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‘Plaintiff’s life was destroyed’: Man held for three years in 1994 Vancouver cold-case murder sues police detective

By Mike Carter, The Seattle Times
Published: March 4, 2024, 7:43am

A former Oregon man who was jailed for three years on charges accusing him of the 1994 cold-case rape and murder of a Vancouver womanonly to have the case dismissed — has sued the detective who accused him, alleging he “made deliberately false statements” and acted “with reckless disregard for the truth.”

Richard E. Knapp, in a federal civil rights lawsuit filed Feb. 13 in Tacoma, alleges Vancouver police Detective Dustin Goudschaal made false sworn statements and omissions in a search warrant and in charging documents alleging Knapp assaulted and killed 26-year-old Audrey Hoellein, also known as Audrey Frasier, in her Vancouver apartment in July 1994.

Knapp lived in Fairview, Ore., at the time of his arrest.

Frasier, who lived with her 5-year-old son, had been strangled and sexually assaulted, according to police and prosecutors.

The complaint alleges the charges relied entirely on the same “cutting-edge” genealogical technology used to track down the infamous Golden State Killer and touted as a powerful tool to identify unknown subjects using DNA testing, high-speed computers and family history.

Investigators collected multiple DNA samples from the scene of Frasier’s homicide, but none matched their initial suspects. The police department also submitted the samples to a national database but came up empty, according to the charges and news reports.

According to news reports, Goudschaal and another detective then sent the DNA evidence to Parabon Laboratories, a Virginia-based company that specializes in DNA profiling for law enforcement.

Clark County prosecutors initially embraced the investigation, charging and arresting Knapp in April 2019, hailing the advantages and success of the new technology and investigation techniques.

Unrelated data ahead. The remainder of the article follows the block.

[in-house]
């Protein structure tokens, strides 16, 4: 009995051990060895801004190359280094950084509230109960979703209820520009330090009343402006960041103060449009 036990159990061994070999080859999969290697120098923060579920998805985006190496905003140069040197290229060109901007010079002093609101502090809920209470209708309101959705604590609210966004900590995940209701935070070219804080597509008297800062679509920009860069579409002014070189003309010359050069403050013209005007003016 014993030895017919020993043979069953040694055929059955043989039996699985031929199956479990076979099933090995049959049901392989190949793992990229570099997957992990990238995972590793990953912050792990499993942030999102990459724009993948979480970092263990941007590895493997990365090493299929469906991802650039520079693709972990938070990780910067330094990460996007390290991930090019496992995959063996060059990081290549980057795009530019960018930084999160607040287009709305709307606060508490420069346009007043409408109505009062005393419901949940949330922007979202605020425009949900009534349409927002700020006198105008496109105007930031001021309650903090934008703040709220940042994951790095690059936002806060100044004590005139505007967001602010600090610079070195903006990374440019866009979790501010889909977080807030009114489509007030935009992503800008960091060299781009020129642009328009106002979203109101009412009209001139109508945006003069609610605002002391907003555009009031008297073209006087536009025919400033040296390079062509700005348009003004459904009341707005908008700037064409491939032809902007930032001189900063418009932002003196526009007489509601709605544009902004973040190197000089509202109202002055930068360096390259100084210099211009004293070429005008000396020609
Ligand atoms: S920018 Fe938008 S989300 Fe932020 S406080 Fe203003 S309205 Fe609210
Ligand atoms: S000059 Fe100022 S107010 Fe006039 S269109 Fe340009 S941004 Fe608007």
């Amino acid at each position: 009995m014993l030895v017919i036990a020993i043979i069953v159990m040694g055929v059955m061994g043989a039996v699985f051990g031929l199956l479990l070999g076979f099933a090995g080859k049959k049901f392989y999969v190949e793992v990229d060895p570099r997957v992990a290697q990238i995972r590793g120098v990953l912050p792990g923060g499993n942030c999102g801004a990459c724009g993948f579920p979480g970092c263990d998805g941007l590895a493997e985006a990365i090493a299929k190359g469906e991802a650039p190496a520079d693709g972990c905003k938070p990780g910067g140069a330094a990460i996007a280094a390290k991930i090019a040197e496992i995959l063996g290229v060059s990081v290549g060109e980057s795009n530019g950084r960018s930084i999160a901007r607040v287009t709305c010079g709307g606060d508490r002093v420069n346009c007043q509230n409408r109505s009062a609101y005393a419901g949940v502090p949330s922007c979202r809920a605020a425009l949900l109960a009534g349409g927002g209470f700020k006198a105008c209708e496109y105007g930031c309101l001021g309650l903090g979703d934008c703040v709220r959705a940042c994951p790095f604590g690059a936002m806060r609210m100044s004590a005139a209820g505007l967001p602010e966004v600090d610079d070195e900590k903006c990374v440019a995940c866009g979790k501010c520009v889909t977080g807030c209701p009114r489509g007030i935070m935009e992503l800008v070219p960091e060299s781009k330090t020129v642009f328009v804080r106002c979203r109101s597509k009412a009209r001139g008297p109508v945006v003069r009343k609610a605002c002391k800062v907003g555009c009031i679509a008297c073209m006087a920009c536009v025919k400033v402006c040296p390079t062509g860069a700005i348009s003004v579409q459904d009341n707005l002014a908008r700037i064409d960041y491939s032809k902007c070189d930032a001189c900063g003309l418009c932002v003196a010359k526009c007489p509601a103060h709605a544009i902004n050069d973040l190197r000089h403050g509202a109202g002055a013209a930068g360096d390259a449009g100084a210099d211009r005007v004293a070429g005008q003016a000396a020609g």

Then, in 2022 prosecutors dropped the charges against Knapp, who had been held for three years on $1 million bail and now appears to have been falsely accused, stating the office “was no longer convinced beyond a reasonable doubt, based on the evidence we have as we understand it now, that Mr. Knapp could be convicted.”

The lawsuit alleges he never should have been arrested. He pleaded not guilty to the charges and has denied anything to do with Frasier’s death.

Vancouver Assistant City Attorney Sara Baynard-Cooke, who is defending the lawsuit, said Goudschaal — a decorated officer who was shot and critically injured in a 2014 gunfight — denies the allegations.

“Officer Goudschaal’s statements to the court in connection with the murder investigation referenced in the complaint were truthful,” Baynard-Cooke said in a statement Thursday. “Officer Goudschaal is committed to responding to the allegations in the complaint and is confident that he will prevail.”

The lawsuit said that while Knapp embraced his release and the dropped charges, the dismissal hasn’t “removed the cloud of suspicion” that lingers over him.

“Plaintiff’s life was destroyed, he suffered severe emotional distress and trauma,” the lawsuit alleges. “He lost everything that was important to him: his job, his friends, and his home.”

While Knapp was incarcerated, the lawsuit states, his wife was diagnosed with a terminal illness. “Plaintiff’s attempts to see and hold his wife prior to her death were denied in a two-sentence order” from a judge. She died in June 2021.

Moreover, the lawsuit alleges that police identified DNA at the scene from one of Frasier’s neighbors, who found her body and notified police. The neighbor in 2022 said he had sex with her on the night she was killed, according to the filings. He has never been treated as a suspect, the lawsuit claims.

Knapp’s criminal defense attorneys said at the time charges were dismissed that they believed detectives had “good intentions” but that they “put the blinders on” and failed to consider other suspects.

The lawsuit claims Goudschaal “made deliberately false statements or omissions, or … recklessly disregarded the truth” in focusing the investigation on Knapp. “The defendant failed to include evidence and disclosure any competent or reasonable police officer would have known the court would have wanted to consider” before issuing a search or arrest warrant.

Police have said a relative of Knapp’s first brought him to investigators’ attention and that they followed him for several months before picking up one of his discarded cigarette butts to obtain a DNA sample, which was then used to create a “genealogical profile” that led to his arrest.

According to court documents and news coverage, Knapp said he frequented the same bars as Frasier but that the two never had a relationship.

The neighbor, however, acknowledged under oath while being questioned by Knapp’s attorneys in October 2022 that he and Frasier had sex the night she was killed. Prosecutors dropped the charges against Knapp the following month.

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